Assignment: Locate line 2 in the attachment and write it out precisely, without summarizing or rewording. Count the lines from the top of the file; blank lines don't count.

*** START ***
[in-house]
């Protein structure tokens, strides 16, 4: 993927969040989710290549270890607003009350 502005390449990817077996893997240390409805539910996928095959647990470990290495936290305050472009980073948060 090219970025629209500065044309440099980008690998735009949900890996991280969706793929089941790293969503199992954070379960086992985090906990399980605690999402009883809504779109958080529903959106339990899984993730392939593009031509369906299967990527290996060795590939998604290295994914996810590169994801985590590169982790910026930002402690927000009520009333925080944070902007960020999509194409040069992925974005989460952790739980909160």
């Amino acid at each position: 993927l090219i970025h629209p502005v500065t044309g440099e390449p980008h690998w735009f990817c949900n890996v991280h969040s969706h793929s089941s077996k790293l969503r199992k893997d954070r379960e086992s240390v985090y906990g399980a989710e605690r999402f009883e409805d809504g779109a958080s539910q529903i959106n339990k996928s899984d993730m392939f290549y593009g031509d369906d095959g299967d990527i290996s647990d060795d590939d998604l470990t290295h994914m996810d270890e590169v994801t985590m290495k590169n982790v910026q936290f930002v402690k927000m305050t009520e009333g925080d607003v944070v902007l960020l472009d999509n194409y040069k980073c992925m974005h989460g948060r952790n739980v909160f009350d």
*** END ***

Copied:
């Protein structure tokens, strides 16, 4: 993927969040989710290549270890607003009350 502005390449990817077996893997240390409805539910996928095959647990470990290495936290305050472009980073948060 090219970025629209500065044309440099980008690998735009949900890996991280969706793929089941790293969503199992954070379960086992985090906990399980605690999402009883809504779109958080529903959106339990899984993730392939593009031509369906299967990527290996060795590939998604290295994914996810590169994801985590590169982790910026930002402690927000009520009333925080944070902007960020999509194409040069992925974005989460952790739980909160």